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Optimistic Journalist Loses His Job Again (Part 1)

Aaron Panhurst is staying positive about it

By Scott ChristensonPublished 4 months ago Updated 4 months ago 3 min read
Optimistic Journalist Loses His Job Again (Part 1)
Photo by Austin Distel on Unsplash

Living in today’s torrent of negative news, my former colleague Austin Panhurst remains a beacon of optimism. His glass-half-full, we're all in this together attitude spreads sunshine onto all those around him.

In 1999, when computer experts predicted the Y2K computer error would bring airliners plummeting to the ground, and nuclear reactors blasting into space, Aaron had a different take.

On live television on the evening of Dec 31st, 1999, possessing the confidence that only a happy childhood can give, Austin predicted:

“Tomorrow, I think things will be pretty much the same as the day before.”

Audience numbers immediately plummeted.

Viewers, relieved to hear that all was well, turned off their TVs, unpacked their emergency party supplies, and called friends over to celebrate New Year's Eve.

By ThisisEngineering RAEng on Unsplash

Other television networks continued to predict “the end of everything” until mid-morning on Jan 1st.

This held their viewers’ attention. And left them happily exhausted in the knowledge that they responsibly watched the updates on this near critical situation for 36 hours non-stop. Just in case the nuclear reactor exploded, they could have gone over there and helped put out the flames.

By Mads Eneqvist on Unsplash

Later that day, Austin was terminated. In shock at being the only victim of Jan 1st, he asked:

“Why me? I was just trying to help people and I totally got it right!”

Aaron’s station manager at WDL Spokane gave an ‘off the record’ comment, which I quote verbatim below:

“Austin didn’t understand we wanted to sell both the news, and the home shopping network, for people to take their minds off all the bad news once they've had their fill."

Aaron may have lacked the ideal personality to be an award-winning journalist, but his ability to predict the future was undeniable

He correctly predicted the consequence of 24 years of presidential elections, economic jolts, earthquakes, tornados, hurricanes, and celebrity breakups.

“Despite today’s shocking events, things should pretty much return to normal soon.”

After 9/11, he thought it clever to make an analogy between Osama bin Laden, and the fact that most writers have only one good novel in them.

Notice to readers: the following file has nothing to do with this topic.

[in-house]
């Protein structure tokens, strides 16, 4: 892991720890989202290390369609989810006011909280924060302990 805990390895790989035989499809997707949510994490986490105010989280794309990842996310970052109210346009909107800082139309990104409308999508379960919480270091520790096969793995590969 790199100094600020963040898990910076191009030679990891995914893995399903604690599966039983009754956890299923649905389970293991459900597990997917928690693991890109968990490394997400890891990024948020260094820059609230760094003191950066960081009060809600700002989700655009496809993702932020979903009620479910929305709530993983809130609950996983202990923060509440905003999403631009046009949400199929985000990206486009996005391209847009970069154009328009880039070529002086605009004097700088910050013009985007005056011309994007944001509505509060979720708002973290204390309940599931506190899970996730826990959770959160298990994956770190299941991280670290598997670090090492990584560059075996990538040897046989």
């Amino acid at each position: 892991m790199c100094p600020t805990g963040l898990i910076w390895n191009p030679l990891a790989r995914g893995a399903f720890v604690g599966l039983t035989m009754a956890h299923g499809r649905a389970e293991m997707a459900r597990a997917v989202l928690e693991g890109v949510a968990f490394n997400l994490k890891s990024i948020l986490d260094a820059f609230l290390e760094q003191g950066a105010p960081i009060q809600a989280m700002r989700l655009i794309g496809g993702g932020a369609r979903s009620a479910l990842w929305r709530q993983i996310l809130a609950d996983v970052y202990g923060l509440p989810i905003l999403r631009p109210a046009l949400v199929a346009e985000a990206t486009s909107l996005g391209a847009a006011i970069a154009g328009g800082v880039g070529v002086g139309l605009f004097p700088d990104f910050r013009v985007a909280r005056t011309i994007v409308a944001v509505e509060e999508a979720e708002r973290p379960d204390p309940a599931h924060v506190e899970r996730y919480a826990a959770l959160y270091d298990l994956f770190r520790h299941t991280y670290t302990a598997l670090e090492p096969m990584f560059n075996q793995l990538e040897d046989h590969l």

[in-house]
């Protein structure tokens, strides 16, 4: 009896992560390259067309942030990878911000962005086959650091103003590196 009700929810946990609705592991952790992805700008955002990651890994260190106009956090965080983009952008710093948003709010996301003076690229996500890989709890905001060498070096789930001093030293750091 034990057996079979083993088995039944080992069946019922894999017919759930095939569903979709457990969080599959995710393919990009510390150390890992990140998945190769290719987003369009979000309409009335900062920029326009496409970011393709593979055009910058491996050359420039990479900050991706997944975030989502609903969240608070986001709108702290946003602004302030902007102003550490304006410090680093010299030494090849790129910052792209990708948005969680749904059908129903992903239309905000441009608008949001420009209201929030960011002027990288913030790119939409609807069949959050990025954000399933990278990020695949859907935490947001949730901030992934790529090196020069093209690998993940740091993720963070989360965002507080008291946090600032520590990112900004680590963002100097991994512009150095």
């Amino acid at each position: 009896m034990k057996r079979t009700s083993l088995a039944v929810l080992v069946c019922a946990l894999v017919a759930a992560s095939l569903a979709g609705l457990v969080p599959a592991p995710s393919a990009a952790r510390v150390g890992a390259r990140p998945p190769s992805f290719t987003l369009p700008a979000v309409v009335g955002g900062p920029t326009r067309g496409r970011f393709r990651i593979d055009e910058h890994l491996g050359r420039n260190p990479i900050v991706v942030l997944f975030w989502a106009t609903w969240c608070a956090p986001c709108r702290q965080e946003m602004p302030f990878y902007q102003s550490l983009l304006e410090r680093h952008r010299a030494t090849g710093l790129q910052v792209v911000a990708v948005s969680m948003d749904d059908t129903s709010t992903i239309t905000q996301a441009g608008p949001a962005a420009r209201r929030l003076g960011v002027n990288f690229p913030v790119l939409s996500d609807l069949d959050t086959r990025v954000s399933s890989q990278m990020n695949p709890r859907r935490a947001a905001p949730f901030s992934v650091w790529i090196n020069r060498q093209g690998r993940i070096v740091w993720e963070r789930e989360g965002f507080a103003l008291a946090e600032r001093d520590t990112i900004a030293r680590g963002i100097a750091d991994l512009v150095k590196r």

“Osama bin Laden’s 15 Minutes of Fame” — Wikimedia Commons

“Don’t worry! It’s a one time thing,”

Aaron shared his opinion with anyone who asked.

That comment alone would have lost Aaron his job. His saving grace was that he was the only one willing to fly commercial air flights on September 13th. The Catastrophe Cable News network needed someone to cover breaking news of things staying pretty much the same in Los Angeles, Chicago and Miami after 9/11.

Other notable times when Aaron kept his cool under pressure in a newsroom of panicking journalists:

2005 – North Korea develops nuclear weapons, and could attack California.

Screenshot by Author— Google News

“Kim has an interesting hairstyle, I’ll give you that. I don’t think he wants to nuke California. Where else would he get his films from? North Korea having bad films should keep us safe for decades.”

2009 – Joaquin Phoenix quits acting and throws his career away.

Screenshot by Author— Google News

“People don’t always mean what they say. When Joaquin returns to acting, he will be just as good, maybe even better.”

ISIS and/or Ebola is about to reach America (and we’re all going to die)

Screenshot by Author— Google News

“All pandemics and terrorist movements have one thing in common. They eventuall came to an end.”

He lost his job on each of these gaffes.

Bur because he was such a nice guy, Aaron kept receiving job interviews.

By LinkedIn Sales Solutions on Unsplash


The end of Part 1 of the Aaron Panhurst story, a man too positive for journalism.


Thanks for reading! If you have seen any utterly ridiculous predictions of doom in the media over the last 10 years, please drop it in the comment section and it may be included in the next chapter.


About the Creator

Scott Christenson

Born and raised in Milwaukee WI, living in Hong Kong. Hoping to share some of my experiences w short story & non-fiction writing. Have a few shortlisted on Reedsy:

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Comments (4)

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  • Cody Dakota Wooten, C.B.C.4 months ago

    This puts things in a very different light than what we are used to seeing - "Don't worry! It's a one time thing," in particular made me stop for a minute to consider it all. This may be listed under "Humor", but I do wish that more people thought like this to be honest. We could use more perspectives like this in the world.

  • Kodah4 months ago

    💖The format of your piece was interesting!! Great work Scott!💖

  • "possessing the confidence that only a happy childhood can give" I freaking laughed out loud for this!! 🤣🤣🤣🤣🤣🤣🤣🤣 Gosh this whole thing was so brilliant!

  • JBaz4 months ago

    I will definitely be on the look out for a good prediction story for Austi to comment on. This was good and entertaining

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